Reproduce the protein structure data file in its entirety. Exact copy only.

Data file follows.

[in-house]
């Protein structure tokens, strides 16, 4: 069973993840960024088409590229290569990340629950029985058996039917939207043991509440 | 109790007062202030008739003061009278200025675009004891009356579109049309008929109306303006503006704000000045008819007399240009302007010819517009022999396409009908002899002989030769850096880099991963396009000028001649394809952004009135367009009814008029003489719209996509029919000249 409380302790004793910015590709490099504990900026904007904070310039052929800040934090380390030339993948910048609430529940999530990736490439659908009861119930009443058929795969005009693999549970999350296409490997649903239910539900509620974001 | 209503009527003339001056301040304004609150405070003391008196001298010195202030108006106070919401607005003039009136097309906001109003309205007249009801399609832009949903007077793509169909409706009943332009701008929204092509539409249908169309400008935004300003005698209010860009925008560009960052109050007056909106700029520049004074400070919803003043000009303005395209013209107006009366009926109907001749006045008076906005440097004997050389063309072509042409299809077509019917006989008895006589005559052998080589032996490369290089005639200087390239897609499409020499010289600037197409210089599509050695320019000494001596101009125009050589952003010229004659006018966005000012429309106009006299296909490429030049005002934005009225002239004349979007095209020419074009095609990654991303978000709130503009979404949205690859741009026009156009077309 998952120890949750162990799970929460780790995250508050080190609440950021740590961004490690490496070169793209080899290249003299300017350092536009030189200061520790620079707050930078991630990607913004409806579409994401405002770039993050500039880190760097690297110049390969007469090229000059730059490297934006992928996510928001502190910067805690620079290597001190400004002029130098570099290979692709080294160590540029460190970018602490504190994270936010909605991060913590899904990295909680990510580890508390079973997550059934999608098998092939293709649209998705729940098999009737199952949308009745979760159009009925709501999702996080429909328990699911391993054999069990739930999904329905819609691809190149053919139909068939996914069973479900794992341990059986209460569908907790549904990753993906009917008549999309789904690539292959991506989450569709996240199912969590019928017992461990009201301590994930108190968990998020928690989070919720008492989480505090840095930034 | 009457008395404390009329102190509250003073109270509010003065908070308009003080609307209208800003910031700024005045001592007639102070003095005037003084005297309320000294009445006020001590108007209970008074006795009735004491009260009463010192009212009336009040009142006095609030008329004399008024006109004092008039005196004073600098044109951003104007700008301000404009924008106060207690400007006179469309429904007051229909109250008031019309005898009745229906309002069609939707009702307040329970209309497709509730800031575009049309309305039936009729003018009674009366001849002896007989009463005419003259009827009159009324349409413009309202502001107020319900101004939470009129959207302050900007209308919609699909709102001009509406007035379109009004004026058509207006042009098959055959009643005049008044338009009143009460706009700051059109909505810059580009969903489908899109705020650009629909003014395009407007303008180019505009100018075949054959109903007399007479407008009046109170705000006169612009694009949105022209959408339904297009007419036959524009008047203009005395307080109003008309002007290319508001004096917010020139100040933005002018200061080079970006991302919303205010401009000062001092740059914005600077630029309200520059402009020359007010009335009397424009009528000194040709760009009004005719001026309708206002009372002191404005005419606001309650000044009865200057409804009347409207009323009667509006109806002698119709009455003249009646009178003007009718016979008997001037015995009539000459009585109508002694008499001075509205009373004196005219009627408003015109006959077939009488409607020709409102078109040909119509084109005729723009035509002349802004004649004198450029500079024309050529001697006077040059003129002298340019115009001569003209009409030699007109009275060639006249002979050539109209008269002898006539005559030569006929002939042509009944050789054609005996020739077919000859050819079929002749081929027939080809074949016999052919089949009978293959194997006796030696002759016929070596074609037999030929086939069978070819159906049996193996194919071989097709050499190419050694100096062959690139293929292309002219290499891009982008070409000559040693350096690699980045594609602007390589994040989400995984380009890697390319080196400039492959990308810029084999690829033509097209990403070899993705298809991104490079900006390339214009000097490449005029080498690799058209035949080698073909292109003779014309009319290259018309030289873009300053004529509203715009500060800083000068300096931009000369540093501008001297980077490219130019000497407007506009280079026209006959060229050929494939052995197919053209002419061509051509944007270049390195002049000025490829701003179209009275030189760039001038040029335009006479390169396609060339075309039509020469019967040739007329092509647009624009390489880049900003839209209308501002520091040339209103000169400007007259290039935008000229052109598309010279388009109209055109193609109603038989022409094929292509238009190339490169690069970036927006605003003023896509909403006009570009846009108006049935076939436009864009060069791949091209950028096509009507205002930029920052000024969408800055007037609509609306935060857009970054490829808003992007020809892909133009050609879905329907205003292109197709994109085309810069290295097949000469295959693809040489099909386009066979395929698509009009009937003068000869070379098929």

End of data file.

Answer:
[in-house]
């Protein structure tokens, strides 16, 4: 069973993840960024088409590229290569990340629950029985058996039917939207043991509440 | 109790007062202030008739003061009278200025675009004891009356579109049309008929109306303006503006704000000045008819007399240009302007010819517009022999396409009908002899002989030769850096880099991963396009000028001649394809952004009135367009009814008029003489719209996509029919000249 409380302790004793910015590709490099504990900026904007904070310039052929800040934090380390030339993948910048609430529940999530990736490439659908009861119930009443058929795969005009693999549970999350296409490997649903239910539900509620974001 | 209503009527003339001056301040304004609150405070003391008196001298010195202030108006106070919401607005003039009136097309906001109003309205007249009801399609832009949903007077793509169909409706009943332009701008929204092509539409249908169309400008935004300003005698209010860009925008560009960052109050007056909106700029520049004074400070919803003043000009303005395209013209107006009366009926109907001749006045008076906005440097004997050389063309072509042409299809077509019917006989008895006589005559052998080589032996490369290089005639200087390239897609499409020499010289600037197409210089599509050695320019000494001596101009125009050589952003010229004659006018966005000012429309106009006299296909490429030049005002934005009225002239004349979007095209020419074009095609990654991303978000709130503009979404949205690859741009026009156009077309 998952120890949750162990799970929460780790995250508050080190609440950021740590961004490690490496070169793209080899290249003299300017350092536009030189200061520790620079707050930078991630990607913004409806579409994401405002770039993050500039880190760097690297110049390969007469090229000059730059490297934006992928996510928001502190910067805690620079290597001190400004002029130098570099290979692709080294160590540029460190970018602490504190994270936010909605991060913590899904990295909680990510580890508390079973997550059934999608098998092939293709649209998705729940098999009737199952949308009745979760159009009925709501999702996080429909328990699911391993054999069990739930999904329905819609691809190149053919139909068939996914069973479900794992341990059986209460569908907790549904990753993906009917008549999309789904690539292959991506989450569709996240199912969590019928017992461990009201301590994930108190968990998020928690989070919720008492989480505090840095930034 | 009457008395404390009329102190509250003073109270509010003065908070308009003080609307209208800003910031700024005045001592007639102070003095005037003084005297309320000294009445006020001590108007209970008074006795009735004491009260009463010192009212009336009040009142006095609030008329004399008024006109004092008039005196004073600098044109951003104007700008301000404009924008106060207690400007006179469309429904007051229909109250008031019309005898009745229906309002069609939707009702307040329970209309497709509730800031575009049309309305039936009729003018009674009366001849002896007989009463005419003259009827009159009324349409413009309202502001107020319900101004939470009129959207302050900007209308919609699909709102001009509406007035379109009004004026058509207006042009098959055959009643005049008044338009009143009460706009700051059109909505810059580009969903489908899109705020650009629909003014395009407007303008180019505009100018075949054959109903007399007479407008009046109170705000006169612009694009949105022209959408339904297009007419036959524009008047203009005395307080109003008309002007290319508001004096917010020139100040933005002018200061080079970006991302919303205010401009000062001092740059914005600077630029309200520059402009020359007010009335009397424009009528000194040709760009009004005719001026309708206002009372002191404005005419606001309650000044009865200057409804009347409207009323009667509006109806002698119709009455003249009646009178003007009718016979008997001037015995009539000459009585109508002694008499001075509205009373004196005219009627408003015109006959077939009488409607020709409102078109040909119509084109005729723009035509002349802004004649004198450029500079024309050529001697006077040059003129002298340019115009001569003209009409030699007109009275060639006249002979050539109209008269002898006539005559030569006929002939042509009944050789054609005996020739077919000859050819079929002749081929027939080809074949016999052919089949009978293959194997006796030696002759016929070596074609037999030929086939069978070819159906049996193996194919071989097709050499190419050694100096062959690139293929292309002219290499891009982008070409000559040693350096690699980045594609602007390589994040989400995984380009890697390319080196400039492959990308810029084999690829033509097209990403070899993705298809991104490079900006390339214009000097490449005029080498690799058209035949080698073909292109003779014309009319290259018309030289873009300053004529509203715009500060800083000068300096931009000369540093501008001297980077490219130019000497407007506009280079026209006959060229050929494939052995197919053209002419061509051509944007270049390195002049000025490829701003179209009275030189760039001038040029335009006479390169396609060339075309039509020469019967040739007329092509647009624009390489880049900003839209209308501002520091040339209103000169400007007259290039935008000229052109598309010279388009109209055109193609109603038989022409094929292509238009190339490169690069970036927006605003003023896509909403006009570009846009108006049935076939436009864009060069791949091209950028096509009507205002930029920052000024969408800055007037609509609306935060857009970054490829808003992007020809892909133009050609879905329907205003292109197709994109085309810069290295097949000469295959693809040489099909386009066979395929698509009009009937003068000869070379098929």